… Don’t go looking for ‘#001’; I don’t believe I’ve published anything on the first one I rocked up to.
A couple of weeks have passed since the last poetry slam (my second) I rocked up to. Outdoors this one was, no less, yet the rain managed to miss us.
The occasion and venue: Wednesday the 21st, World Poetry Day, out front of the Adelaide City Library, as an almost-kinda Adelaide Fringe after-party. (At least the MC, Daniel, looked a little like he was hung-over).
This time around (not that the first was anything to be sniffed at), I surrendered to judging responsibilities, and lucky, lucky me, it was an exceptional showing.
I know that the judges in these things aren’t expected to justify their rulings, and poets can be precious, and all that, but I’m going to expound a little. I hope I’m not breaking any rules.
Maybe this’ll exclude me from judging again. Maybe I’ll be glassed. Who knows?
Something that’s been niggling my dendrites, in anticipation of having to judge a slam, is the use of words like ‘slut’, ‘cunt’, ‘twat’ etc. – i.e. how misogyny is being treated. (The same being true of racist and homophobic epithets).
While I do have issues with these words being used as expressions of abuse, I don’t see the role of a poetry judge as being some kind of moral censor. However, there is still, by extension, a matter of aesthetics that I don’t think can be disentangled from my ‘political correctness’.
Consider the difference between, say…
‘Was sick of being your “slut”, so I packed my bags and left’
‘Sluts won’t sleep with me, even when they dress for attention, boo-hoo-hoo-hoo… It’s so hard being a man these days!’
The first is about misogyny, while the second is misogyny. Further, the second, self-pitying as it is, is insincere, and I’m not fond of insincerity in any art form. So I don’t need to be a ‘politically correct’ censor in order to have the use of this kind of language influencing the score I give.
I want a poet to open up, not to hide behind confected delivery or fire-breaks around the ego. So if a poet wants to use these kinds of words, they’d better be brave and up-front and brutally honest about what they’re on about – at least in as far as I’m concerned.
‘Slut’, was fired off just once during the night. I’m not sure what exactly the point was – there was rhyme. It was a clever little number. Maybe I was being a little clueless, but I marked it down from an 8 to a 7.5.*
Kami delivered a sincere jeremiad about the world he’s bringing a daughter into. ‘Slut shaming’, and the treatment of women in general wouldn’t have seemed out of place. Of course, it’s his poem.
I can envisage Kami handling the gender epithets with integrity and candour.
Maybe he’d want to correct me on my speculation. I can be a presumptuous shit, sometimes. I’m sure that’s not against the rules, though.
At any rate, I gave Kami a ‘9’. While I’m generally not fond of jeremiads, and I’d probably argue with a few things he said, given the chance, Kami, anxious as the sincere father, earned every single point.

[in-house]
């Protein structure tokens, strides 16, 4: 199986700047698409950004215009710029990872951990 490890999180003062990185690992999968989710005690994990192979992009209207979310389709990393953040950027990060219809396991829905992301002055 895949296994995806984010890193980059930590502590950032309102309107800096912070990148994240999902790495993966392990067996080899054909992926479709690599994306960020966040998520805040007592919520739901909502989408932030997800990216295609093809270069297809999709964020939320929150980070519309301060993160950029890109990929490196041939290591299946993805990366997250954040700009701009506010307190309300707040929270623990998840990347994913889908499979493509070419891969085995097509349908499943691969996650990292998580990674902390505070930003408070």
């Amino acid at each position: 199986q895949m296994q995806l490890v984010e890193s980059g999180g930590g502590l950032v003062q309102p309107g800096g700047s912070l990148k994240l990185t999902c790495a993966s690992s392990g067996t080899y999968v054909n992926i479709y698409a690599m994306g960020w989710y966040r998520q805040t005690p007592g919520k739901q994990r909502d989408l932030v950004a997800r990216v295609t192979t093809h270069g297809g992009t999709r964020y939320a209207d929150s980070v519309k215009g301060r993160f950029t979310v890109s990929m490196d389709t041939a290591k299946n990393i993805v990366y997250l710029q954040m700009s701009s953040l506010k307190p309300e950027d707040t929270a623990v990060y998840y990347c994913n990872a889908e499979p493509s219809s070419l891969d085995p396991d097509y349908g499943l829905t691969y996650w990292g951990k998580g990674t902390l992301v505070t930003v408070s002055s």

The night however, was dominated by Red Uncensored (Jenny), and in a way that left scoring artefacts from things like performance order**, out of the question. It was wonderful, blind luck for all those who didn’t have to follow.
Literature, having been populated so much by the works of Cartesian dualists for so long, has probably robbed the language of the ability to adequately describe just what was so excellent about Jenny’s performance. It was a perfect synthesis of high-precision mechanics and expression; no ghost-in-the-machine, Jenny was just a perfect-delivery poetry machine with whatever it is a monist could call ‘soul’. Spunk? Pluck?
The timing… what timing! There were pauses and breaks, and changes of tempo, yet when it was over it felt like you’d just been rolled in the blink of an eye. What The Fuck Just Happened?
To accompany the high-definition, digital-fidelity, razor-sharp carving up of the allotted time, there was light and shade, and analogue, tonal variations across all points in between. If that wasn’t enough, the poem capped off making fun of impotence, which always gets bonus points from me.
Thankfully, not being called upon to explain my judgement, I just gave Jenny a ‘10’.
Really, I’m grateful to all-and-sundry who made the experience possible; library staff, Daniel, the other judges, the crowd, and of course, the poets – all giving good performances.
There was an air of excitement about the potential for these slams in South Australia, and all quite justified (IMHO).
Now, on the topic of words not being adequate, my own in representing these wonderful wordsmiths, and in general, I’ll leave you to enjoy some footage of Kami doing his own thing for South Australia in last year’s national poetry slam finals.
* Update/Errata: As noted by Dunja in the comments, I’ve neglected to mention that the poet in question using the epithet was a woman – an important contextual detail. In an earlier stage of drafting this post, this was mentioned, however in the editing process, particularly the trimming of a number of paragraphs, the detail was lost. It is something I should have picked up on before hitting ‘publish’, but alas not… My apologies.
** On reflection, although it wouldn’t have changed the final results, I’ve decided to myself that I would have liked to have given Nigel, who went first, a higher score.